15. Inter-organelle ER-endolysosomal contact sites in metabolism and disease across evolution.

    PubMed

    Hariri, Hanaa; Ugrankar, Rupali; Liu, Yang; Henne, W Mike

    2016-01-01

    Since their initial observation, contact sites formed between different organelles have transitioned from ignored curiosities to recognized centers for the exchange of metabolites and lipids. Contact formed between the ER and endomembrane system (eg. the plasma membrane, endosomes, and lysosomes) is of particular biomedical interest, as it governs aspects of lipid metabolism, organelle identity, and cell signaling. Here, we review the field of ER-endolysosomal communication from the perspective of three model systems: budding yeast, the fruit fly D. melanogaster, and mammals. From this broad perspective, inter-organelle communication displays a consistent role in metabolic regulation that was differentially tuned during the development of complex metazoan life. We also examine the current state of understanding of lipid exchange between organelles, and discuss molecular mechanisms by which this occurs. PMID:27489577

  16. Inter-organelle ER-endolysosomal contact sites in metabolism and disease across evolution

    PubMed Central

    Hariri, Hanaa; Ugrankar, Rupali; Liu, Yang; Henne, W. Mike

    2016-01-01

    ABSTRACT Since their initial observation, contact sites formed between different organelles have transitioned from ignored curiosities to recognized centers for the exchange of metabolites and lipids. Contact formed between the ER and endomembrane system (eg. the plasma membrane, endosomes, and lysosomes) is of particular biomedical interest, as it governs aspects of lipid metabolism, organelle identity, and cell signaling. Here, we review the field of ER-endolysosomal communication from the perspective of three model systems: budding yeast, the fruit fly D. melanogaster, and mammals. From this broad perspective, inter-organelle communication displays a consistent role in metabolic regulation that was differentially tuned during the development of complex metazoan life. We also examine the current state of understanding of lipid exchange between organelles, and discuss molecular mechanisms by which this occurs. PMID:27489577

  17. Designer amphiphilic proteins as building blocks for the intracellular formation of organelle-like compartments

    NASA Astrophysics Data System (ADS)

    Huber, Matthias C.; Schreiber, Andreas; von Olshausen, Philipp; Varga, Balázs R.; Kretz, Oliver; Joch, Barbara; Barnert, Sabine; Schubert, Rolf; Eimer, Stefan; Kele, Péter; Schiller, Stefan M.

    2015-01-01

    Nanoscale biological materials formed by the assembly of defined block-domain proteins control the formation of cellular compartments such as organelles. Here, we introduce an approach to intentionally ‘program’ the de novo synthesis and self-assembly of genetically encoded amphiphilic proteins to form cellular compartments, or organelles, in Escherichia coli. These proteins serve as building blocks for the formation of artificial compartments in vivo in a similar way to lipid-based organelles. We investigated the formation of these organelles using epifluorescence microscopy, total internal reflection fluorescence microscopy and transmission electron microscopy. The in vivo modification of these protein-based de novo organelles, by means of site-specific incorporation of unnatural amino acids, allows the introduction of artificial chemical functionalities. Co-localization of membrane proteins results in the formation of functionalized artificial organelles combining artificial and natural cellular function. Adding these protein structures to the cellular machinery may have consequences in nanobiotechnology, synthetic biology and materials science, including the constitution of artificial cells and bio-based metamaterials.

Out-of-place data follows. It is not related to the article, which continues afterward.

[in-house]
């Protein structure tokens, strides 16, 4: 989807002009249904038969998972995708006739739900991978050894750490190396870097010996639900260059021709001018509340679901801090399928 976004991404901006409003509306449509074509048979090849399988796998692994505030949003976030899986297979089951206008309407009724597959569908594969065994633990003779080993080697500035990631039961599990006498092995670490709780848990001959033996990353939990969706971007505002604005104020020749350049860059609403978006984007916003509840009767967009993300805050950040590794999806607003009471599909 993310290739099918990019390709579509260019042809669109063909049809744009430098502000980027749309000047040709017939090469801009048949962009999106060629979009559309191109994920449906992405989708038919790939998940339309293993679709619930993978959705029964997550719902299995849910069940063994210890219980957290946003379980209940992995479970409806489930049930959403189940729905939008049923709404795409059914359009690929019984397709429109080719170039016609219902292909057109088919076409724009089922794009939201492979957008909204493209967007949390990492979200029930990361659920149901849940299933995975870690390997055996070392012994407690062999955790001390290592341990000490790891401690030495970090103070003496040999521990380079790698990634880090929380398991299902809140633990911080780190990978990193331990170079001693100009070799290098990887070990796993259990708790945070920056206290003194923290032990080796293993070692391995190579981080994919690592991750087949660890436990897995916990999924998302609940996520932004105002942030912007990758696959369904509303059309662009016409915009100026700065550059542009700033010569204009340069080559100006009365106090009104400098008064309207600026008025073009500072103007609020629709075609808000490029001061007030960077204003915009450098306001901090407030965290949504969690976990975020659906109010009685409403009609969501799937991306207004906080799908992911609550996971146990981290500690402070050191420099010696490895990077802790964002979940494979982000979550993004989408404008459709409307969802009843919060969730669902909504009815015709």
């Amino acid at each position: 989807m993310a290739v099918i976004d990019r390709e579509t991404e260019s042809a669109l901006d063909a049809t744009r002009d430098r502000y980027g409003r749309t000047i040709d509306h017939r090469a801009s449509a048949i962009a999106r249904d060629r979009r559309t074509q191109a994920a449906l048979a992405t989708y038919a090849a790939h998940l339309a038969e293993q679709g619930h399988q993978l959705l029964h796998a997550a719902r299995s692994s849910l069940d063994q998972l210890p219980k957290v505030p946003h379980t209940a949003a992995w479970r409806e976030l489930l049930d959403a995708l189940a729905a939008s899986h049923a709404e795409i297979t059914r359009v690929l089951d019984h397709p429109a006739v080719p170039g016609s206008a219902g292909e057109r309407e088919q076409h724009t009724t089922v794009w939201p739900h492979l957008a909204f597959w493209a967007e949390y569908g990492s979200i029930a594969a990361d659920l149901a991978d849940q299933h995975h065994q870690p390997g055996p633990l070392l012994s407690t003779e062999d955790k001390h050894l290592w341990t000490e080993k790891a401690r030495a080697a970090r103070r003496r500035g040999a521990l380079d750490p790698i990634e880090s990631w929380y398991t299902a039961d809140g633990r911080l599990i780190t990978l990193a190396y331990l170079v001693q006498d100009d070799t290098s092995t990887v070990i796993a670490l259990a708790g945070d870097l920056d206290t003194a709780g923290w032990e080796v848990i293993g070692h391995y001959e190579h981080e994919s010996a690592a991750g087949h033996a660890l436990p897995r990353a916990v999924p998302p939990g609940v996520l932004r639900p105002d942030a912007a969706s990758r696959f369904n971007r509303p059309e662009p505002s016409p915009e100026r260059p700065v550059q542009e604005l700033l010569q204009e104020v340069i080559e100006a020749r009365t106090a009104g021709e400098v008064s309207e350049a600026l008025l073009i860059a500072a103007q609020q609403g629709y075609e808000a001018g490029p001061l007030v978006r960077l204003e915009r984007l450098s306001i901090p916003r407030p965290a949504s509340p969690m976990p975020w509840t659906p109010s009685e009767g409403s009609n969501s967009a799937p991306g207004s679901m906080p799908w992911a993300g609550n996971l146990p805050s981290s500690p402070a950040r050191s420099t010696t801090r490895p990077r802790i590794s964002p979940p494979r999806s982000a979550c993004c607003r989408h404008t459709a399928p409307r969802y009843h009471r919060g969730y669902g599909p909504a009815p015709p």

18. Designer amphiphilic proteins as building blocks for the intracellular formation of organelle-like compartments.

    PubMed

    Huber, Matthias C; Schreiber, Andreas; von Olshausen, Philipp; Varga, Balázs R; Kretz, Oliver; Joch, Barbara; Barnert, Sabine; Schubert, Rolf; Eimer, Stefan; Kele, Péter; Schiller, Stefan M

    2015-01-01

    Nanoscale biological materials formed by the assembly of defined block-domain proteins control the formation of cellular compartments such as organelles. Here, we introduce an approach to intentionally 'program' the de novo synthesis and self-assembly of genetically encoded amphiphilic proteins to form cellular compartments, or organelles, in Escherichia coli. These proteins serve as building blocks for the formation of artificial compartments in vivo in a similar way to lipid-based organelles. We investigated the formation of these organelles using epifluorescence microscopy, total internal reflection fluorescence microscopy and transmission electron microscopy. The in vivo modification of these protein-based de novo organelles, by means of site-specific incorporation of unnatural amino acids, allows the introduction of artificial chemical functionalities. Co-localization of membrane proteins results in the formation of functionalized artificial organelles combining artificial and natural cellular function. Adding these protein structures to the cellular machinery may have consequences in nanobiotechnology, synthetic biology and materials science, including the constitution of artificial cells and bio-based metamaterials. PMID:25362355